New security feature added to Windows 11 Insider Preview to prevent password-cracking attacks

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Microsoft has released Windows 11 Insider Preview Build 25951 (Canary), incorporating advanced security measures to counteract password-cracking crimes. A noteworthy upgrade will enable administrators to impede New Technology Lan Manager (NTLM) over Server Message Block (SMB), a traditional file-sharing protocol. The large-scale strategy aims to eliminate NTLM usage throughout Windows completely.

NTLM, a legacy protocol no longer deemed secure, can be a significant security vulnerability. Prevention of this via SMB client prohibiting NTLM facilitates secure remote outbound connections. The goal is to protect users’ hashed passwords from being circulated to an external server, the tech giant announced in a blog post.

With this new option, an administrator can intentionally block Windows from offering NTLM via SMB. An attacker who tricks a user or application into sending NTLM challenge responses to a malicious server will no longer receive any NTLM data and cannot brute force, crack, or pass hashes. This adds a new level of protection for enterprises without a requirement to entirely disable NTLM usage in the OS.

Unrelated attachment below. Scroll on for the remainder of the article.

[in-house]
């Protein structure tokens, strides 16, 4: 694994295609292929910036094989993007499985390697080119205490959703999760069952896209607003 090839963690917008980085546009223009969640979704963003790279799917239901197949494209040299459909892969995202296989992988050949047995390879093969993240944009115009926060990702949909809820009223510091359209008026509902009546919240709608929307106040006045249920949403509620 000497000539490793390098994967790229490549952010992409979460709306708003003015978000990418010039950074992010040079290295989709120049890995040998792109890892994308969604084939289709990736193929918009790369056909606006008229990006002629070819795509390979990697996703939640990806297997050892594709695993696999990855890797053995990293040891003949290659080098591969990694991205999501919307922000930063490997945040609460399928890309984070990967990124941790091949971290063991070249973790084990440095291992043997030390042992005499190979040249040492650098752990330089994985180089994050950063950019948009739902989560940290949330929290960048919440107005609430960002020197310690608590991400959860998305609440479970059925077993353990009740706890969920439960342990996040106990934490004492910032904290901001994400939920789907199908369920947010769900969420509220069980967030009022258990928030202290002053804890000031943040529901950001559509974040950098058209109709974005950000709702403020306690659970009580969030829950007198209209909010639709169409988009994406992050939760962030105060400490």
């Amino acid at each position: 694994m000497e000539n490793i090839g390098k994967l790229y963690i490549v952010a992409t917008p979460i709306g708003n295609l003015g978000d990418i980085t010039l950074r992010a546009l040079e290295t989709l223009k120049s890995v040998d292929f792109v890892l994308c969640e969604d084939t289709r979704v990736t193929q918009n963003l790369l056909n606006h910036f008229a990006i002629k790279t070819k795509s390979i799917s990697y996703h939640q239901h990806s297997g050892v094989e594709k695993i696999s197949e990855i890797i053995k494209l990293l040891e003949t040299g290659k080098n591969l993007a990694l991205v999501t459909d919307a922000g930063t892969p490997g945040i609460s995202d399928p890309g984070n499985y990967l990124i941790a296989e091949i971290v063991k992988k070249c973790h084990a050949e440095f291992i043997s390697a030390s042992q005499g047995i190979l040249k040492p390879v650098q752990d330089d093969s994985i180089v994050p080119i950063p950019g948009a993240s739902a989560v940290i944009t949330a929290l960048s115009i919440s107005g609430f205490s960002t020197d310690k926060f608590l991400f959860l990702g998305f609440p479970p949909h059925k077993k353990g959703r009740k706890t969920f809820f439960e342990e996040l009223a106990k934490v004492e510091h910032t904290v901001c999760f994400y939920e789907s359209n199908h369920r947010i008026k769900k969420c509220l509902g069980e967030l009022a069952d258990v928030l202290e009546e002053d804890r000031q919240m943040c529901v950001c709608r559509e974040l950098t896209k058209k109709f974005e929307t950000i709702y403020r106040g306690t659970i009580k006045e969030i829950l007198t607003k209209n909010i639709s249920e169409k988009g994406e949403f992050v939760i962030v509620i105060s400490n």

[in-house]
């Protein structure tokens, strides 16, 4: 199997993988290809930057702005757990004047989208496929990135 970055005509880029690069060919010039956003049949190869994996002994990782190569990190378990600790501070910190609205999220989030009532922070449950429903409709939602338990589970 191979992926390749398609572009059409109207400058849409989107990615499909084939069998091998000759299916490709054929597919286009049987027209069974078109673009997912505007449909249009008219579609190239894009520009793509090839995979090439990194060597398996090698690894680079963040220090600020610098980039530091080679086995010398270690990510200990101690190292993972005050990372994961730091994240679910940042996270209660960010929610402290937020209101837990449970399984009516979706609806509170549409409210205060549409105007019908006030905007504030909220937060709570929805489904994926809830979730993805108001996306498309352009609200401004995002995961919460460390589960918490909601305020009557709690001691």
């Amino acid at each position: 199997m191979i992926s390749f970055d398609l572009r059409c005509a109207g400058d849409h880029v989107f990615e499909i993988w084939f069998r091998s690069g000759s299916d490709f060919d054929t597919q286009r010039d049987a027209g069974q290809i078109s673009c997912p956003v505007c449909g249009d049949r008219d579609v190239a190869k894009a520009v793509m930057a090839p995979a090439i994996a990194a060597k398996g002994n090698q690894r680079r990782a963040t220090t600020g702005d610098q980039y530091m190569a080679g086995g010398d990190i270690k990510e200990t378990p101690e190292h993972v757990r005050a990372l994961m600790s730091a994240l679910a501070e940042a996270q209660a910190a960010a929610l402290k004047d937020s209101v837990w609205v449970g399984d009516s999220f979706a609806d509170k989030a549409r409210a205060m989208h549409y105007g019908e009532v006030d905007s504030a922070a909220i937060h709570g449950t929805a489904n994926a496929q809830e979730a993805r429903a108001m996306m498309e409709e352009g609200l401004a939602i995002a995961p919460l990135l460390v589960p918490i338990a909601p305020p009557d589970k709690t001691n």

Enabling these safety measures doesn’t mean that NTLM usage needs to be entirely disabled. It gives our enterprise customers access to increased protection,

Plans are underway for further protective enhancements in upcoming Windows Insider releases. The company seeks to empower administrators with the ability to control SMB NTLM blocking for specific servers using an “allow list.” This strategy aims to provide defenses not only against password-cracking attacks but also pass-the-hash attacks and NTLM relay attacks.

Previously, tech experts had raised concerns about NTLM’s susceptibility to pass-the-hash and relay attacks. These types of cyber-attacks can happen when a malicious user gets unauthorized access by successfully guessing the hash value, a unique value derived from hashing a user’s password.

The new security feature is decisive evidence of a larger game plan by Microsoft to end NTLM usage throughout Windows. Keep an eye out for further announcements, as there have been indications of more comprehensive changes in line with this strategy in the coming weeks. In a cybersecurity climate that often seems on edge, this intentional focus on safety delivers much-needed reassurance.